In the meantime, my top recommendations:
The Mexican Mi Vida instantly gained a place on the D.C. must-eat list when it opened at The Wharf. The dishes, created by Roberto Santibanez, owner of New York’s Fonda restaurants and a global Mexican food ambassador, are “cheffy” in a way you don’t expect from Mexican home-style cooking and street food.
The Salmon con Calabacitas, baked in adobe, served in a pool of adobo and pepper sauce, and topped with a crown of hot pineapple pico, is spectacular — my high-foodie brother who eats at fine restaurants internationally proclaimed it the best salmon he’s ever had. The tuna ceviche was the best I’d had. The tacos are creative and popping with flavors. And the bar turns out some cocktails to remember: The Mez-Skull mixes among other things mezcal and Green Chartreuse, and is served in, yes, a glass skull.
The Michelin-starred local chef and restaurateur Fabio Trabocchi helms Del Mar, whose cooking pays tribute to the Spanish Mediterranean. Swing by for a tapas lunch, and you’ll sample delicious food and escape without much damage to your credit card. Or the three-course Chef’s Experience costs under $30 per person.
Evening meals here, which have received lavish reviews, are an investment in dining memories. For instance, if you’re with a group, the menu recently included a shared 40 oz. (!) Canary Islands Branzino (upward of $200, serves six). A Bavette steak serves one for just under $60.
Officina, headed by another Michelin recipient, Nicholas Stefanelli, offers three stories of Italian experiences: A cafe, a trattoria, and a terrazza — the last an open-air terrace that yields great views of The Wharf and surrounding areas. It’s got firepits and lovely little semi-private settings.
My wife and I spent one late afternoon lounging on the couches with friends, sampling obscure Italian wines and nibbling antipasti. The food was excellent, the prices moderate, the vibe informal. Note: Hours can be a maddening challenge, with the cafe, trattoria, and terrace opening at different times. Check the website for details.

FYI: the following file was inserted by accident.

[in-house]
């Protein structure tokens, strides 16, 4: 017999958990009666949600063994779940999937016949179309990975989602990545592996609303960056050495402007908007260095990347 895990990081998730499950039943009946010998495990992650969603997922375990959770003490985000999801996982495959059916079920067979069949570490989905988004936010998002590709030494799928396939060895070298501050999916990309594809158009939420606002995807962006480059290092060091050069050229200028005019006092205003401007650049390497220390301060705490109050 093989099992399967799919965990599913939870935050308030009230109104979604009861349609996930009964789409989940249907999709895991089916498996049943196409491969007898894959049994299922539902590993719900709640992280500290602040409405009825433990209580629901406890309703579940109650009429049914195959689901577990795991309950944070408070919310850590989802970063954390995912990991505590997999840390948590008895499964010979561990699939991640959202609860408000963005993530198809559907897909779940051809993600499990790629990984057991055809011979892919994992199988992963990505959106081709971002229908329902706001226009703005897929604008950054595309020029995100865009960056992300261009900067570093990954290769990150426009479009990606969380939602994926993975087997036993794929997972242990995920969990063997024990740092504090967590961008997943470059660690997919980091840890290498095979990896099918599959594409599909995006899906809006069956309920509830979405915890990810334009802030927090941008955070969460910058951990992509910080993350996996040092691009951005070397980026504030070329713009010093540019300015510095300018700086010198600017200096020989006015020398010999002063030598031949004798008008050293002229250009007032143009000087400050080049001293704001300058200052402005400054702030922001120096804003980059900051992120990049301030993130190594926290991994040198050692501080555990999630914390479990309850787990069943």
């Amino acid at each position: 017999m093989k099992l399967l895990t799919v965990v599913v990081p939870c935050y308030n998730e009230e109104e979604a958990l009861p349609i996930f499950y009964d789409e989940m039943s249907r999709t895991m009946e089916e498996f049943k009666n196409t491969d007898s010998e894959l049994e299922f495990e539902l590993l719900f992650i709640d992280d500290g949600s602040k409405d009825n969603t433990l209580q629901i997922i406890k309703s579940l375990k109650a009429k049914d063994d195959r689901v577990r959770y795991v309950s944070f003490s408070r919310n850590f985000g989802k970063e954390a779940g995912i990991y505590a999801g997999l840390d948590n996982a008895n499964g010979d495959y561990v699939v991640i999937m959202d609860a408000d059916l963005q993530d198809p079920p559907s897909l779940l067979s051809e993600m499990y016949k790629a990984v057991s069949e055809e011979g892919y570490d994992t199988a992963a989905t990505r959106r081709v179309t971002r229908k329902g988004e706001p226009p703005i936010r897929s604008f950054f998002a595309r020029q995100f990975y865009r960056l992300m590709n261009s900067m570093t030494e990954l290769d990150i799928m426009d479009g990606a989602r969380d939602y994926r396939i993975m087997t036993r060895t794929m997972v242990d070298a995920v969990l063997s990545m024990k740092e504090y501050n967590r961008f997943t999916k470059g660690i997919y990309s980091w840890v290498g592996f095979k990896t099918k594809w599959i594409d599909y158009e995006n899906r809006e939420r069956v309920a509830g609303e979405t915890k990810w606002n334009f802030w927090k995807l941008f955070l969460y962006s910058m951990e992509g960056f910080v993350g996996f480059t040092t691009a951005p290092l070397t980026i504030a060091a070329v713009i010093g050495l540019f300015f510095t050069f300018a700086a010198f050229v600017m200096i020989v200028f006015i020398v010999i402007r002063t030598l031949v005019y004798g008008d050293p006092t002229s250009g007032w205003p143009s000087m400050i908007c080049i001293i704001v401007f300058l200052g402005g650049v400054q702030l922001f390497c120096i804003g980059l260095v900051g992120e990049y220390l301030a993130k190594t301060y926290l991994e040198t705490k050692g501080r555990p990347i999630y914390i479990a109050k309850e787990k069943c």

Pro Tip: The Wharf’s Phase 2, due to open in late fall 2022, will greatly expand The Wharf. In addition to Ramsay’s place, expect at least one more from a Michelin-starred chef.
6. Cocktails With A View
I mentioned the views at Officina’s third-story terrace. But you can score more sweeping prospects of The Wharf and parts of the nation’s capital from at least two higher perches — and this was before Phase 2 opened, where additional promontories were promised. I can’t recommend either for the food, so just go for a drink — of the beverages and the view.
- Whiskey Charlie, on the 10th floor of the Canopy by Hilton hotel, offers 360-degree views, meaning you can see the entire D.C. skyline in panorama: the major monuments, Arlington Cemetery, the Capitol, the White House, the Library of Congress, Alexandria, Memorial Bridge. You can spin all night and get a different view.
- 12 Stories, at the Intercontinental Hotel, is a clubby bar offering views from — wait for it — 12 stories up. The views face the water and sweep 180 degrees, allowing views of the National Mall and some monuments. It’s got floor-to-ceiling windows for intemperate weather.
Pro Tip: Most of The Wharf’s high places take on Instagram-beautiful-people vibes after 9 p.m. If that’s not for you, head to one of the many Wharf redoubts closer to the ground.
7. The Municipal Fish Market
You’ll have experienced the Municipal Fish Market from the instant your shoes hit the cobblestone. The smells of a working dock, where some seafood arrives on boats from the Chesapeake Bay, are instantly recognizable. This isn’t a bad thing. The market adds some historic waterborne gravitas to a neighborhood still in its shiny youth.
Fresh fish, mussels, clams, and of course live Chesapeake Bay blue crabs, the essential regional specialty, are spread on thick beds of ice. It’s worth just browsing the stuff. Maybe you’ll see small headless sharks. Or a rockfish as long as your arm. Or veteran fishmongers gutting, scaling, and fileting.
Pro Tip: For a snack or affordable meal, pick your favorite and order it steamed or fried, served in a carry-away container with wedges of lemon and sauces. Go elsewhere for sides. Happily, a Shake Shack is a few steps away. And street tacos. Noodles. Pizza. Did I mention s’mores?
Headed to the D.C. area? Don’t miss